OnePager has a couple of features that are useful in saving space in the view while still showing important information. The first is the technique of absorbing some tasks into another, while still making reference to each individual task. Another is the concept of the virtual summary task which creates a pseudo-summary task out of tasks imported from Microsoft Project or Excel.
Let’s talk about absorbing tasks first.
Absorbing one event into another in OnePager requires that the absorbed task fit inside the absorbing task's start and finish dates. When you drag one task on top of another, OnePager will ask you if you want the absorbed task to be represented as a comment box at the start date, the end date, or both. The absorbed task will turn into a comment box with the absorbed task name, start, and finish date. Here is an example:
Beginning project view:
Drag and drop the "Merlin Subcontractor Selection" task onto the "Adonis Subcontractor Selection" task:
OnePager will prompt you about absorbing because the absorbed task fits inside the start and finish dates of the absorbing task. Now just select where you want the comment box to be connected to the absorbing event and you are done. After clicking OK you get this result:
The comment box created by OnePager is connected at the end date of the absorbed task, and shows the end date and task name.
Should you want to un-absorb the task, just right-click on the absorbed task and select Unabsorb tasks from the context menu that appears as shown below:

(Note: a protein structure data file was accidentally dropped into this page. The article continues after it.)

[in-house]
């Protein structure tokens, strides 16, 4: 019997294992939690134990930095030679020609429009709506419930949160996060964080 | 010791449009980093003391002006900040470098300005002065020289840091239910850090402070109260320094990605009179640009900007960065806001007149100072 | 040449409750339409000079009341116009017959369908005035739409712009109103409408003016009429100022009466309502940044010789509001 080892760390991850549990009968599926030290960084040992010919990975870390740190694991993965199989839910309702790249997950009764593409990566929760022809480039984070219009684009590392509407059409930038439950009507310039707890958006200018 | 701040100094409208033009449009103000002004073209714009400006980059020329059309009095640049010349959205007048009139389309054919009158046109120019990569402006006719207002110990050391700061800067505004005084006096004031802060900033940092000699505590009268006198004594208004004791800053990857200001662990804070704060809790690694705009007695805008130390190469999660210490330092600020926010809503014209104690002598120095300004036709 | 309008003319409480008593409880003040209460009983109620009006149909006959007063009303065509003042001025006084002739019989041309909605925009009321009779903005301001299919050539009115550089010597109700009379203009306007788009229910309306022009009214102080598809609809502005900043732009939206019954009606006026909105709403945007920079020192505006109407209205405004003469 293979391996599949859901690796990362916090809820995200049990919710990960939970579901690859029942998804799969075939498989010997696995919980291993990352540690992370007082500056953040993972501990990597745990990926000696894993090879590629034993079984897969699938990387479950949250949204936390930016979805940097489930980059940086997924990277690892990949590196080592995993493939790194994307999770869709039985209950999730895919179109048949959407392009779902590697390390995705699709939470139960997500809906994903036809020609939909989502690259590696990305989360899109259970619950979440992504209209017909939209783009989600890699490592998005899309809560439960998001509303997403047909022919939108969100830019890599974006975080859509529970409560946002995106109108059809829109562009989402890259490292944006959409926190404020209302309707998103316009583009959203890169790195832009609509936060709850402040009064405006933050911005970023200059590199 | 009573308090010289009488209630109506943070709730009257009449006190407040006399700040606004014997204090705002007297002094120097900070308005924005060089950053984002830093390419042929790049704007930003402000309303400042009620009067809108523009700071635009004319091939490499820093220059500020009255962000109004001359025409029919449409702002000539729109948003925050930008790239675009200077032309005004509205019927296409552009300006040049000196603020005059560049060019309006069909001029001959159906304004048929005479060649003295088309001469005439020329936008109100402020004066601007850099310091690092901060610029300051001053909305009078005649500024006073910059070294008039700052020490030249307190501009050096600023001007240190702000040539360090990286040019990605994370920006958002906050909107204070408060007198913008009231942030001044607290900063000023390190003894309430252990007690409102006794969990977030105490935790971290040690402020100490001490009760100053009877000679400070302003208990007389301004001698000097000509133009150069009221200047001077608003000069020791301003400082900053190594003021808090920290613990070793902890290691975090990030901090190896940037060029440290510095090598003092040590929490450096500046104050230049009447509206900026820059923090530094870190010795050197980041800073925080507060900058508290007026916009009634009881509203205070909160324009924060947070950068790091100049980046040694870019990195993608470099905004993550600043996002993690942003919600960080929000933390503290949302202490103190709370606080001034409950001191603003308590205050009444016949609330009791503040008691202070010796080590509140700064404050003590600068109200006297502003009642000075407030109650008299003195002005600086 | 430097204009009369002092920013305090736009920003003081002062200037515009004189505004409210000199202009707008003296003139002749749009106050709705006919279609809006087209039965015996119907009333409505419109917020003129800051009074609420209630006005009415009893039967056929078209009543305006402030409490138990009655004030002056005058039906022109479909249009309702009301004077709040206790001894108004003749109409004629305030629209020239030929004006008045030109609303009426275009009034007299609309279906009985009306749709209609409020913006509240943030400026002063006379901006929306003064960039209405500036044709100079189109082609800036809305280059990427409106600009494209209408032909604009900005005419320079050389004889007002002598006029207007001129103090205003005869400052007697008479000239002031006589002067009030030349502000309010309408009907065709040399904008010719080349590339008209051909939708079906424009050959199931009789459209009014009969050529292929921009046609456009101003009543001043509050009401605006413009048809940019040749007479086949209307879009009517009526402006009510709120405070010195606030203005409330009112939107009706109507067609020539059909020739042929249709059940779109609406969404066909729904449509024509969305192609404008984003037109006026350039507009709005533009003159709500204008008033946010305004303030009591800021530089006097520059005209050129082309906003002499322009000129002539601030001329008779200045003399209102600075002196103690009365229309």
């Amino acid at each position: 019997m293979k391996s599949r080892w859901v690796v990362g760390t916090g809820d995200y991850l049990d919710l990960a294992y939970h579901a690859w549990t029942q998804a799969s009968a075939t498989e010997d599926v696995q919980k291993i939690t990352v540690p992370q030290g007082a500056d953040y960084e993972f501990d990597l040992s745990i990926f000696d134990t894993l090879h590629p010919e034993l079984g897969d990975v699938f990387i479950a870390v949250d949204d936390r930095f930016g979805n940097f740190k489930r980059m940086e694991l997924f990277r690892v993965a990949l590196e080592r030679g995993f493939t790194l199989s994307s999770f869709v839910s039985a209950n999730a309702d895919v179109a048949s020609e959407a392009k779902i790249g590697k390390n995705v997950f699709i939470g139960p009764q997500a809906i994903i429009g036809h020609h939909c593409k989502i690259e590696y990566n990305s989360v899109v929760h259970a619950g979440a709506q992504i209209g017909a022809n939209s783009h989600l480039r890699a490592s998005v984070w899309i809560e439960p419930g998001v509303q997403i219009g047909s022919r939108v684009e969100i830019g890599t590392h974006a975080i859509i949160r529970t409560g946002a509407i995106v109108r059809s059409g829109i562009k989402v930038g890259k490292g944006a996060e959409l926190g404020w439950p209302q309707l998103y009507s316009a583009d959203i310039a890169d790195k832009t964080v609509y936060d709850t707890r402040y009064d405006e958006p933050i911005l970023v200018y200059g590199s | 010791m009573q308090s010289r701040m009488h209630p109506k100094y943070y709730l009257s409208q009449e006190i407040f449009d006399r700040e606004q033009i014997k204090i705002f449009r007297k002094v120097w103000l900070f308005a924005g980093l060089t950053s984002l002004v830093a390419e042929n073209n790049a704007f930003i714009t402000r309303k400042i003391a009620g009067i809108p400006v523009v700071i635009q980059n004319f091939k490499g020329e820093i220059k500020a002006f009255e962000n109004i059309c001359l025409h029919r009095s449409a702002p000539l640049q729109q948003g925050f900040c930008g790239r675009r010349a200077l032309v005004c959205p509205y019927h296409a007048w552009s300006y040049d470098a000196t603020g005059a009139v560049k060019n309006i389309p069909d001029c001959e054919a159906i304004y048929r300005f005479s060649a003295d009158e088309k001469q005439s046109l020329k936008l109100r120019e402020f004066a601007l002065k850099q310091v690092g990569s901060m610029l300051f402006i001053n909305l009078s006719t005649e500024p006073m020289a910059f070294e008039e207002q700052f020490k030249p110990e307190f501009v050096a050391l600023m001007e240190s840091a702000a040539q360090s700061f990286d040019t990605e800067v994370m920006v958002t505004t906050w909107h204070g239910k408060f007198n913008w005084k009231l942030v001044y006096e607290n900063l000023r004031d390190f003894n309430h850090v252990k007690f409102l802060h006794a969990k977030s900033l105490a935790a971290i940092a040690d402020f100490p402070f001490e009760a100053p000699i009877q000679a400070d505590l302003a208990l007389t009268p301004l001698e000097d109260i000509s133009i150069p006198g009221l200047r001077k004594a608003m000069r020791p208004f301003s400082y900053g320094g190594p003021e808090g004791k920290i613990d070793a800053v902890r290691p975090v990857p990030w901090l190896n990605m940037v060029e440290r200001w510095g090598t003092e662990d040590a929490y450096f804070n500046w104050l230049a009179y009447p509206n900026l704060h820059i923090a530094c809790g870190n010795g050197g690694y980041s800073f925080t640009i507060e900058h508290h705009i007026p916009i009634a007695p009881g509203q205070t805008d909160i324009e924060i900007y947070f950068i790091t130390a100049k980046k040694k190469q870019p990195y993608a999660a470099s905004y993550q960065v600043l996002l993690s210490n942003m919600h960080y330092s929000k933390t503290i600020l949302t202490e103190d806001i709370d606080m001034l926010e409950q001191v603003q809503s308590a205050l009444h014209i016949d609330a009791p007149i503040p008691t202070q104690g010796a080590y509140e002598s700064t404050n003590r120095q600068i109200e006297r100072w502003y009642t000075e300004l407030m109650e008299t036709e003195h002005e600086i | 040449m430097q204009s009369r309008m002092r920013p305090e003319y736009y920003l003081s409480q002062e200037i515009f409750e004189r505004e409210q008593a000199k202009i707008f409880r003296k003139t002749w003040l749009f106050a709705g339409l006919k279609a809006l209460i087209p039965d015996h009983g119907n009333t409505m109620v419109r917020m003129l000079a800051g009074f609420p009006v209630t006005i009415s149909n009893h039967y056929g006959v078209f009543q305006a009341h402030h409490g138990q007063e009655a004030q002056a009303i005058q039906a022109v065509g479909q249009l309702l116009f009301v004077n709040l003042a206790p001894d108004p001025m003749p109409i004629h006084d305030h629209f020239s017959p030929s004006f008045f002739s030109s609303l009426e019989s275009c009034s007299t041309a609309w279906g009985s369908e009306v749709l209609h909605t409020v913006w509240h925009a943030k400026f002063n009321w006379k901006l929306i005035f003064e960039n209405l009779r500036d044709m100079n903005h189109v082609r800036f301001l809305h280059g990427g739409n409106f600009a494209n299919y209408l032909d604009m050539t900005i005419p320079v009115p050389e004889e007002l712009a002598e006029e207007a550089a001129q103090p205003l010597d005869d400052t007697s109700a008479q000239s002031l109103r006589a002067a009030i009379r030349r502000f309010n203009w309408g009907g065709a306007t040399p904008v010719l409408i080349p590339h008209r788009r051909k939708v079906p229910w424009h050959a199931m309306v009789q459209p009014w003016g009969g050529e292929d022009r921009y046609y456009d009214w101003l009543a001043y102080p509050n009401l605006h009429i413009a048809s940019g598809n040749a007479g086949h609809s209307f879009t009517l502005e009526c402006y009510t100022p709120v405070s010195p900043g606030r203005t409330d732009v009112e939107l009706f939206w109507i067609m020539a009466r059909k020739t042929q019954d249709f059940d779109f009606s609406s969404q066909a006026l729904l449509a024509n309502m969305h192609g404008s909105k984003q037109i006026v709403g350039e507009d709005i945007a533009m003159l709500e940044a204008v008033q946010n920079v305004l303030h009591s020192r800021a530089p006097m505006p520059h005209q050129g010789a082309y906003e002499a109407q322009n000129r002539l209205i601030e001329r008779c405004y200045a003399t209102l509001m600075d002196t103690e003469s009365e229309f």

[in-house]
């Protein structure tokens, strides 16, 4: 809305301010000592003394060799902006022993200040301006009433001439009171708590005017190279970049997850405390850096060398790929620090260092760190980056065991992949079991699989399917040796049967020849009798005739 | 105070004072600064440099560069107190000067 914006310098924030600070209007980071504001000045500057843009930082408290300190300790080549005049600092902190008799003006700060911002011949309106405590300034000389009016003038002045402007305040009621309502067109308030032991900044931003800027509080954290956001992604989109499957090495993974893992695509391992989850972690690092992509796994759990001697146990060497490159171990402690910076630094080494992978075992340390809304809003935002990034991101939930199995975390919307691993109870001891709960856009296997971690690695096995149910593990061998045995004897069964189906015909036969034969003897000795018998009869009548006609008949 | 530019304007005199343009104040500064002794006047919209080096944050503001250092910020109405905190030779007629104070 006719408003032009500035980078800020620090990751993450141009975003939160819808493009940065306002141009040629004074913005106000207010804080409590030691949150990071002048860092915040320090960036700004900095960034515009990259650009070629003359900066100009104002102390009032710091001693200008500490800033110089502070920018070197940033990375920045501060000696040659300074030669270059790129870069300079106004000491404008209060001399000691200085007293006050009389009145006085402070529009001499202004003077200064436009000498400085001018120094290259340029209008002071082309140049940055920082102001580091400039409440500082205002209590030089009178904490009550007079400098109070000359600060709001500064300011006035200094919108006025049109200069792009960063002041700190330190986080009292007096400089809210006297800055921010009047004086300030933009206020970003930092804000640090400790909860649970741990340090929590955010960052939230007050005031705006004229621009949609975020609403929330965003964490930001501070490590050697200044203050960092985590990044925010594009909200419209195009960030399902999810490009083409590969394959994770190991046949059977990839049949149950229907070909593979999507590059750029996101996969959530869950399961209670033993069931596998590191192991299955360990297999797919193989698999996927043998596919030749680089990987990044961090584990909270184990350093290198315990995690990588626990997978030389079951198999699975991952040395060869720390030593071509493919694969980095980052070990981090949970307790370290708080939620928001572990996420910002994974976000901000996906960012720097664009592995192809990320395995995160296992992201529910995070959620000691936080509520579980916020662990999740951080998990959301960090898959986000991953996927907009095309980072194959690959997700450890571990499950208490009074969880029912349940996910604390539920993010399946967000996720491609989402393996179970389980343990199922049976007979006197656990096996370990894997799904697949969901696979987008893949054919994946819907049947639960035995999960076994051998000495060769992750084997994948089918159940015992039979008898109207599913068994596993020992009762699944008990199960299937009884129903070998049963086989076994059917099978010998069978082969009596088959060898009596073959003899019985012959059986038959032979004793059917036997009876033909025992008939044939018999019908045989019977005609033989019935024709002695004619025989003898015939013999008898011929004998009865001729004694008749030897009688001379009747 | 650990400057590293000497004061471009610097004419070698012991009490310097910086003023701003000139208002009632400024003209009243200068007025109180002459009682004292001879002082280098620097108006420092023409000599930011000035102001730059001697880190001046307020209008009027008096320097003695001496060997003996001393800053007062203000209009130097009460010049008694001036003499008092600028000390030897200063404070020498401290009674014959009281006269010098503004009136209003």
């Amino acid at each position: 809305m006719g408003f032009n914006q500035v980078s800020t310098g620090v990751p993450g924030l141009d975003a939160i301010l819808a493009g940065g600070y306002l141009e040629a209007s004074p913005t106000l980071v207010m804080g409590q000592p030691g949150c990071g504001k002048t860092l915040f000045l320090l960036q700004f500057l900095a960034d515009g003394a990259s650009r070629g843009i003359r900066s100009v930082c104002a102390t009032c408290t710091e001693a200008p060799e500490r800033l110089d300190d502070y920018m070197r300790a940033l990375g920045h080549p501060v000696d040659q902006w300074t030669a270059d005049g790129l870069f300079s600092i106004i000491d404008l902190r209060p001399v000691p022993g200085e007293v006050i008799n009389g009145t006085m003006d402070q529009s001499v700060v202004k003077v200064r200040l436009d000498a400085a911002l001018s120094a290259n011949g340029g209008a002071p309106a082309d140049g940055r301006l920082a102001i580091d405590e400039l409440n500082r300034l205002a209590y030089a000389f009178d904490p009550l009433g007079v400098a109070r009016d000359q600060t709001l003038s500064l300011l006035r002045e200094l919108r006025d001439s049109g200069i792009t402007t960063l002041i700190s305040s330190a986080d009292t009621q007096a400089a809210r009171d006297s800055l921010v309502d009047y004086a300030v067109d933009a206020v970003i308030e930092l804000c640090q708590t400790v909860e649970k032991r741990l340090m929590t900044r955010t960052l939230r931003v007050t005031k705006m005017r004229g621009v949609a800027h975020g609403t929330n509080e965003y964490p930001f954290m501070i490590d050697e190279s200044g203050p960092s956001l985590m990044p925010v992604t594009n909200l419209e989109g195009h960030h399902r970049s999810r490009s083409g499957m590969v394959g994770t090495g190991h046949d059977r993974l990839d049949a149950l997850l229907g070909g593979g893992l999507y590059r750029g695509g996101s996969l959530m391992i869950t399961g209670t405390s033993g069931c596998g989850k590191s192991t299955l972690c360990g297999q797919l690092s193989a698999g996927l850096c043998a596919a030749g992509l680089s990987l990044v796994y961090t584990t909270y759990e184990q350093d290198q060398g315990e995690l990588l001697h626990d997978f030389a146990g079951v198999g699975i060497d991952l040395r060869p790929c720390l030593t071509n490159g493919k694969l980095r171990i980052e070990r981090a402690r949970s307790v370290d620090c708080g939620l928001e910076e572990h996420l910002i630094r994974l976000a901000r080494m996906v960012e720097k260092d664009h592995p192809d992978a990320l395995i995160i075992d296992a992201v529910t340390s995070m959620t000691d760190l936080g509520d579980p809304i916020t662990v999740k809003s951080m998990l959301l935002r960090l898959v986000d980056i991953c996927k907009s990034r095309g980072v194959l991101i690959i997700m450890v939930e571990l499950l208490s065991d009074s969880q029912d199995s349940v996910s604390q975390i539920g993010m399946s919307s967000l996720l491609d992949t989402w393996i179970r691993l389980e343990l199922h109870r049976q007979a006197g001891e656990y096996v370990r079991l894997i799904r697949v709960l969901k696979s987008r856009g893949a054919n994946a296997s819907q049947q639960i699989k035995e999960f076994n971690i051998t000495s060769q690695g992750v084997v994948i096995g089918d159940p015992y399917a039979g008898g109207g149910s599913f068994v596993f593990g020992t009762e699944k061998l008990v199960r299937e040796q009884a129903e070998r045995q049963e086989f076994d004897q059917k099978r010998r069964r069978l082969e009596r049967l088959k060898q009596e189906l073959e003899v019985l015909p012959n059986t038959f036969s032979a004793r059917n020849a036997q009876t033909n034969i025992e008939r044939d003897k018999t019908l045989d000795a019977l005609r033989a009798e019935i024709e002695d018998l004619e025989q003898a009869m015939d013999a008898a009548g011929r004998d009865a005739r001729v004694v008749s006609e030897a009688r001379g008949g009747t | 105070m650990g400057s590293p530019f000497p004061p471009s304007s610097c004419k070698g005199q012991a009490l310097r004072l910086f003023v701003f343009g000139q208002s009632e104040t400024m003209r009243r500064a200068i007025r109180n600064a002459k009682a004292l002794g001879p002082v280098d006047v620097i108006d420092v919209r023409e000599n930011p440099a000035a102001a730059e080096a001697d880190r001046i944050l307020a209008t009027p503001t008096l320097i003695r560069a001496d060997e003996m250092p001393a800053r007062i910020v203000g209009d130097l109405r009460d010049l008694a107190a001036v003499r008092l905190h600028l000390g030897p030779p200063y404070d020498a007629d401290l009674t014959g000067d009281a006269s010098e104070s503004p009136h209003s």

When you select Unabsorb tasks, OnePager removes the comment box and restores the absorbed event on top of the absorbing event. From there, you can drag and drop it anywhere else on the chart.
Absorbing tasks is useful when you’re trying to save space in your view, and you want to represent minor tasks as comment boxes instead of full tasks.
On other occasions, is useful to create a summary task out of several related events. If the summary task was not included in the original Microsoft Project or Excel file, OnePager’s virtual summary task feature can do this quite easily. When you identify the two or more events that you want to represent as a virtual summary task, OnePager will create a rolled-up task containing the selected events. Here’s how to do it:
Beginning project view:
Let’s create a virtual summary task out of these first four tasks. Select the first milestone or task. Hold down the Ctrl key and select the second (and third, fourth, etc.) milestones or tasks. You can also lasso multiple tasks with the selection rectangle. Right-click on any of the selected tasks or milestones and choose the Make into virtual summary task command in the context menu.
When you click on the Make into virtual summary task, the tasks are collapsed and summarized like this:
The new virtual summary task is positioned in the middle of the vacated space and a summary name is generated by OnePager which may be edited as needed.
To undo this action, right-click on the new virtual summary task and choose Unmake virtual summary task to restore the events as they originally were.
The virtual summary task inherits its color, title, text positioning, and font size from one of the source tasks that you summarized. You can always adjust these properties by right-clicking on the virtual summary task.
One more thing. When creating a virtual summary task, by default, OnePager sets the percent complete such that the progress bar touches the time cursor. If this value is not appropriate, you can override this default and set the percent-complete value manually. To do this:
Right-click on the virtual summary task to bring up the context menu shown below:
Select the Set % complete of virtual summary task command and then enter the new value of the percent complete in the dialog box shown below:
That’s all there is to it.
These two techniques are powerful tools within OnePager to help you concisely tell your project story.